Since the 1942-43 season R., together with his wife Vera Rosanka ("The Jewish Shikse"), performs with the Clinton Theatre, where he has in the span of six years directed his own plays, one-acters and condensed plays by other writers, with the participation of the important Yiddish actors. Then for two years he has directed with the National Vaudeville Theatre, the Parkway Theatre, and for half-a-year with the Elsemere Theatre.

For the 1951 season the Parkway Theatre opened under the stage direction of the author, with his melodrama, "Lost Men" (Vera Rosanka, Israel Rosenberg, Michal Gibson, Leon Liebgold, Bracha Skulnik, I. Lipinsky, Moshe Feder et al), music by P. Laskowsky.

In the same season in the same theatre, there was staged with the same troupe R.'s operetta, "You're Deep in My Heart, lyrics by the author, music by P. Laskowsky, as well as R.'s "Behind the Curtain of Life[?]," and his translation, with an additional act, from "The Respectful Prostitute" by Jean Sartre.

In September 1955 in the Elsmere Theatre there was staged by the author R.'s musica comedy-drama, "A Wedding in Israel, lyrics by the author (with Vera Rosanka and Jacob Rechtzeit in the main roles), and then in the same theatre with the same troupe, his play, "Dos lebn heybt zikh on mit libe" (a paraphrase of "God, Man and Devil"). In the same season there was staged there, "Joseph with his Brothers," a new mchirs Joseph play by Israel Rosenberg, music by Philip Laskowsky, later also staged at the Clinton Theatre (with Michal Gibson, Bracha Skulnik, Pinchas Lawanda, Aaron Lebedeff, Seymour Rechtzeit, Miriam Kressyn, Vera Rosanka, Israel Rosenberg et al), as well as the comedy, "A Wife on the Sabbath" (with Vera Rosanka, Jacob Rechtzeit, Max Wilner et al) at the Elsmere Theatre.

Also in the Clinton Theatre, with Vera Rosanka in the main roles, there was staged in her and R.'s translation, the Ukrainian plays, "The Jewish Gypsy Aza," "Zhidovka vikristy," "Natalka Poltavka," "Solstu nig gayn mit andere meydlekh."

Besides these the following plays were also staged:

In 1942 Pesach'ke Burstein stage R.'s play, "Gypsy Love."

"Golden Dreams" ("The Heart of a Man") was staged in Toronto by Jacob Mestel.

In 1944 in the Clinton Theatre there was staged, "Heroes of the Warsaw Ghetto," a revue in two parts by Israel Rosenberg, lyrics and stage direction by the author, music by P. Laskowsky.

"Der goylem" a dramatic operetta by I. Rosenberg, staged by the author in the Clinton Theatre.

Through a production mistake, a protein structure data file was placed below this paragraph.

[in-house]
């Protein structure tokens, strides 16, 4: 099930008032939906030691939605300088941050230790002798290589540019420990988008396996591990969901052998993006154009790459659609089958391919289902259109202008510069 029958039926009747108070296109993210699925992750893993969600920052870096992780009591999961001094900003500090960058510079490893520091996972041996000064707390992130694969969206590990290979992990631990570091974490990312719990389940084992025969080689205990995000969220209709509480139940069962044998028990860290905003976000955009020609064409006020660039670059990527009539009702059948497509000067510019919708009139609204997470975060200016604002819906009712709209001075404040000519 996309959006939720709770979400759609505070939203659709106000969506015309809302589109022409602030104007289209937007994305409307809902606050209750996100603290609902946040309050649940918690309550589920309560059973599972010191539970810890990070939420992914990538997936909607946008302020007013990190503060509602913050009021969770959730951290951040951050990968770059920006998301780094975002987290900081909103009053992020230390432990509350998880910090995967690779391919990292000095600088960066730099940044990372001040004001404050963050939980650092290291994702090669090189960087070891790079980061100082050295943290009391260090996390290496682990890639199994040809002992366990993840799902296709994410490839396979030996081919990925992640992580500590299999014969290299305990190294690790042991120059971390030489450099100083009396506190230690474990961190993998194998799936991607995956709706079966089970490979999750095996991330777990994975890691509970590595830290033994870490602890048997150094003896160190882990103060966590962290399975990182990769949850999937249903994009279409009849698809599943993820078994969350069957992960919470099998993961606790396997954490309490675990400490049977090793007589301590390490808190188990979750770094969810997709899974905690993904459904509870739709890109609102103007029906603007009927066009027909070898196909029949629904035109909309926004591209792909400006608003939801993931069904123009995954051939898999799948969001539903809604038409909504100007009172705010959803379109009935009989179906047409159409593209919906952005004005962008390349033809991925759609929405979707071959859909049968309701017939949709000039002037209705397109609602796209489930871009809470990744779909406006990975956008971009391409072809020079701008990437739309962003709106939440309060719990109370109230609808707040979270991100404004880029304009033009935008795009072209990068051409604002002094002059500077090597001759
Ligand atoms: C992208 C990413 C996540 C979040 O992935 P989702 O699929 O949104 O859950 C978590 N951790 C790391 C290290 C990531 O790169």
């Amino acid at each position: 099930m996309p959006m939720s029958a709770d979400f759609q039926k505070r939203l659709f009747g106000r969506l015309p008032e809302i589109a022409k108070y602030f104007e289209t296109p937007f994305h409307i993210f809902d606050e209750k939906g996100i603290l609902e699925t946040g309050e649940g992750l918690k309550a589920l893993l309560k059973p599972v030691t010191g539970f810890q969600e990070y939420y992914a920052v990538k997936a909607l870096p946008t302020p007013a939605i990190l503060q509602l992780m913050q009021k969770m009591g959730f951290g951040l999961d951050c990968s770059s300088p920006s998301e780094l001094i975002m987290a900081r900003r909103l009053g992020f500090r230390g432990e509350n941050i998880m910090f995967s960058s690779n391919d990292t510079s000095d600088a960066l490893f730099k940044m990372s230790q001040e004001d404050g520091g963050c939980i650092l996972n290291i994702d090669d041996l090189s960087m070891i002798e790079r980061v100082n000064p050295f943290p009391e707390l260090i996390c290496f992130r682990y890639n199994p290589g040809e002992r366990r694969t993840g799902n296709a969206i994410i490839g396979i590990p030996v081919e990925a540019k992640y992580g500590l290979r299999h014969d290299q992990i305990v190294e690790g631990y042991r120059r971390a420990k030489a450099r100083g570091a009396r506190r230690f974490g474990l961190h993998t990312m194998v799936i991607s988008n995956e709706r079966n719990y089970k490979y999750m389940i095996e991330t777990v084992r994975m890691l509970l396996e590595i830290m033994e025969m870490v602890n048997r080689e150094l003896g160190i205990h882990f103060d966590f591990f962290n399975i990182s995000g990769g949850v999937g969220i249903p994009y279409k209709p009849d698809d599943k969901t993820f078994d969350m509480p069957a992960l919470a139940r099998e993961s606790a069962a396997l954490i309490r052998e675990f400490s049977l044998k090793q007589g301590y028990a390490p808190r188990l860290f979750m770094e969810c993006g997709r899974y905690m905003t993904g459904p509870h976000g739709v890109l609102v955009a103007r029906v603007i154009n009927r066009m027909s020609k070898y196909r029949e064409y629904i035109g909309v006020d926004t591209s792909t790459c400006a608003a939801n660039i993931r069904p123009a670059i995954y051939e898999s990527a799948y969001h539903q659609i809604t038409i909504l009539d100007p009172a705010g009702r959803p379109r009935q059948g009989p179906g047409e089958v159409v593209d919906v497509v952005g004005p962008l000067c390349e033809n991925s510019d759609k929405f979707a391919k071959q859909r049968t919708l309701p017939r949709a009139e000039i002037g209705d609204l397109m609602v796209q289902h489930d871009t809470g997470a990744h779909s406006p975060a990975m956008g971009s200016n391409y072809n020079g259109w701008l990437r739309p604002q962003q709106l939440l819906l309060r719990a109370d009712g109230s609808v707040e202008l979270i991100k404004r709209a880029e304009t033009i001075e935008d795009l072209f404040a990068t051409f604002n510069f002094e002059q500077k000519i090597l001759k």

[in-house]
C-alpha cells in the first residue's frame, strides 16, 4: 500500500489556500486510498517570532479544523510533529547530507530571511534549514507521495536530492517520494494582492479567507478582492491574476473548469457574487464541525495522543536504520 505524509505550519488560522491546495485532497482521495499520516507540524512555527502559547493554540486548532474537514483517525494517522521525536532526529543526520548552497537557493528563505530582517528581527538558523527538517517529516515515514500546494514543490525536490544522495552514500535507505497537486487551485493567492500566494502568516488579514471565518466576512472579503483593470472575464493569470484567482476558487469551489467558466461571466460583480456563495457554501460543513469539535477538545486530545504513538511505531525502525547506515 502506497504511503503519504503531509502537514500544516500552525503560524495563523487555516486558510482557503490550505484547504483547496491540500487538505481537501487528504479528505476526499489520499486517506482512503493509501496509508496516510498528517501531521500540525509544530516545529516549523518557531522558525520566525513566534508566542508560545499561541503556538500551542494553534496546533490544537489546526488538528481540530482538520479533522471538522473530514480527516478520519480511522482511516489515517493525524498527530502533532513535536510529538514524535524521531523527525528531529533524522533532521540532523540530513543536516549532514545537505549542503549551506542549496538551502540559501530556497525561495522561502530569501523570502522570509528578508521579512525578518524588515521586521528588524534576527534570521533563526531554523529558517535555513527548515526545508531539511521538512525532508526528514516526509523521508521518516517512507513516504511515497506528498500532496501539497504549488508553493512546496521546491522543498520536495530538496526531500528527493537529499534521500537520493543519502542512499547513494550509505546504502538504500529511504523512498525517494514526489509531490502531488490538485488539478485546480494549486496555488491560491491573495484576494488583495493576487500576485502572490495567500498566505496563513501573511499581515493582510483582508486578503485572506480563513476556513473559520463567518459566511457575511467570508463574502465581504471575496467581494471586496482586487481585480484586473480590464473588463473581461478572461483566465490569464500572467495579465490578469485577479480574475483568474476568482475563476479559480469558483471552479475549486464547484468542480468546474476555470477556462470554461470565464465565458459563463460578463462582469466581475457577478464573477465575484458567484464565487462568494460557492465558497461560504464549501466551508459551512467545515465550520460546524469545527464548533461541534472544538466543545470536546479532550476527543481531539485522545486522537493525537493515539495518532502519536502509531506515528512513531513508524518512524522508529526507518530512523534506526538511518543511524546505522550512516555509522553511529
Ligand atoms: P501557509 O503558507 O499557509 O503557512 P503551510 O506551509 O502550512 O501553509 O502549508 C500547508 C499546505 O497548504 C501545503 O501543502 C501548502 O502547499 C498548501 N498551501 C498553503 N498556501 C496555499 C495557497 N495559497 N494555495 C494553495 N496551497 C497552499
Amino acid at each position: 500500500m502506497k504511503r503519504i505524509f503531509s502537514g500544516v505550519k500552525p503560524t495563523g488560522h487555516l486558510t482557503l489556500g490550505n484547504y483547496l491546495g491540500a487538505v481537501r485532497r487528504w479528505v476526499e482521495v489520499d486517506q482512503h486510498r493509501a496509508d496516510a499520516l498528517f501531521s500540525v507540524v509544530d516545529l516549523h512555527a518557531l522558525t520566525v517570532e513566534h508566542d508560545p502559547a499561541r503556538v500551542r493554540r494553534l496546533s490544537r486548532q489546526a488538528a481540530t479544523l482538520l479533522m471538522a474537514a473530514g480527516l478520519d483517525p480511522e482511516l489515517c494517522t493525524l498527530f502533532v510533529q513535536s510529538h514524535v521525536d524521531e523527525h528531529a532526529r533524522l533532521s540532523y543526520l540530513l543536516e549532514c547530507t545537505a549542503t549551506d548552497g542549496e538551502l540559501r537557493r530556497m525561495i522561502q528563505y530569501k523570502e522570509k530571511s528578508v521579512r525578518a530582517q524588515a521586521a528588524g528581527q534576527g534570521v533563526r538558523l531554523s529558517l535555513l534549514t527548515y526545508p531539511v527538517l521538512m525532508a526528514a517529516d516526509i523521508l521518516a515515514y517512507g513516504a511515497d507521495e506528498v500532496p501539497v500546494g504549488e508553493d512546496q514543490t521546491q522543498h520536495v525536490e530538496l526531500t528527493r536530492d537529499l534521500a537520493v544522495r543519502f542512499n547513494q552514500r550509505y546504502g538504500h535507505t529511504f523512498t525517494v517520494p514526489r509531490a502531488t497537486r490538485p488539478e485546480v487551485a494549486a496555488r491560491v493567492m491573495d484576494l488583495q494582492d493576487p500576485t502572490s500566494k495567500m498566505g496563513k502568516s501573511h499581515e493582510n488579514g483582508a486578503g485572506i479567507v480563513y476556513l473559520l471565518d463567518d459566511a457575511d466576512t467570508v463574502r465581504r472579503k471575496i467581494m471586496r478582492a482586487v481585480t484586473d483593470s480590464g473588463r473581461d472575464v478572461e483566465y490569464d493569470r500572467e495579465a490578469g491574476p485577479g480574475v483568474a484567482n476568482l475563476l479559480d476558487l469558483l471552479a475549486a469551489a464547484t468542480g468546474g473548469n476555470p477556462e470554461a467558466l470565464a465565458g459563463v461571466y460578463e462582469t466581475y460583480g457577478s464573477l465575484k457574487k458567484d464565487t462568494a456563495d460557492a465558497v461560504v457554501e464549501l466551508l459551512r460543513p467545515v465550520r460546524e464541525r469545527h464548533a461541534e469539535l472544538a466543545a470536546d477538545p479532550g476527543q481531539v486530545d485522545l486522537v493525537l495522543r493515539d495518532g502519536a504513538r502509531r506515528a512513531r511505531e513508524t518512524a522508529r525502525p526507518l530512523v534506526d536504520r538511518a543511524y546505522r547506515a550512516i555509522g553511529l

In December 1949 there was staged in the National Theatre his revue, "Shalom Tel Aviv," in two acts and eight scenes, with the aropgebrakhte actors Matityahu Rosen and Mina Bern, and the writer I.Sh. Goldstein, built on skits by I.Sh. Goldstein, Yosef Heyblum and Israel Rosenberg, music by P. Laskowsky and Israel melodies

In 1958 in the Anderson Theatre there was staged with Leo Fuchs in the main role, R.'s musical play, "Family Mish Mash" (paraphrase of Gordin's "Shloimke sharlatan"), which was then performed in Philadelphia and Chicago.

Besides this, R. wrote the following non-staged plays: "Emma Goldman," dramatized by M. Osherowitz's translation from Goldman's book"; "Living My Life," "A Day in Regensburg," dramatized from an Opatoshu novel, with the consent of the author.

For fourteen years R., together with his wife, produced a Yiddish radio program twice a week on the station I.V.D., was a news commentator and directed many other programs. From 1938-39 he directed with a continuous radio program for the Yiddish [Hebrew Actors' Union], which he alone wrote for and arranged (music by Sholom Secunda). Also he staged on the radio a great number of radio dramatizations, which was built on the narratives and songs of Yiddish writers, a great dramatization of Peretz's "Bontshe shveyg" and "The Novels of Yiddish Theatre," and Zylbercweig's "Lexicon," and dramatized "Bar kokhba," banutsndik zikh with Goldfaden's play, the eikr with his song.

Besides his novel, "Men Without Eyes," published in the "Tog," R. also published in the "Tog" (January 13 to February 10, 1917), a short series, "Gospodin misharat" (stories of Yiddish theatre in old Russia), many articles about Yiddish theatre problems in various periodical editions, "Di anarkhistishe melukhe rbunu shl eulm" in Dantsis "Yom-tov bleter," as well as feuilletons under the pseudonym "Israelke shemash."

R.'s daughter, Betty Perlow, for a certain time has played on the Yiddish stage.

R.'s published plays are:

[1] Caucasian Love
     operetta in 3 acts
     by I. Freiman.
     Issued by the Sh. Goldfarb Publishing House, Warsaw, 1926.

[2] Berele bosak
     comical operetta in three acts
     [anonymous].
     Issued by the S. Yakobson and M. Goldberg Publishing House, Warsaw, 1926.

 

M. and Sh. E.

  • B. Gorin-- "History of Yiddish Theatre," Vol. II, p. 281.

  • Israel Rosenberg-- "Gospodin misharat," "Der tog," N.Y., 13, 20, 27 Janauary; 3, 10 February 1917.

  • Ts.H. Rubinstein-- "Oyfn leyter fun lebn" in gebil's teater, "Der tog," N.Y., 29 Dec. 1920.

  • A. Frumkin-- In di nyu yorker yidishe teaterer, "Yidisher zhurnal," Toronto, 12 January 1921.

  • B.Y. Goldstein-- "Kale on a khosn" in liberty teater, "Der tog," N.Y., 9 November 1921.

  • B.Y. Goldstein-- "Shteynerne hertser," "Der tog," N.Y., 23 November 1921.

 


 

 

 

 


 

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Adapted from the original Yiddish text found within the  "Lexicon of the Yiddish Theatre" by Zalmen Zylbercweig, Volume 4, page 2533.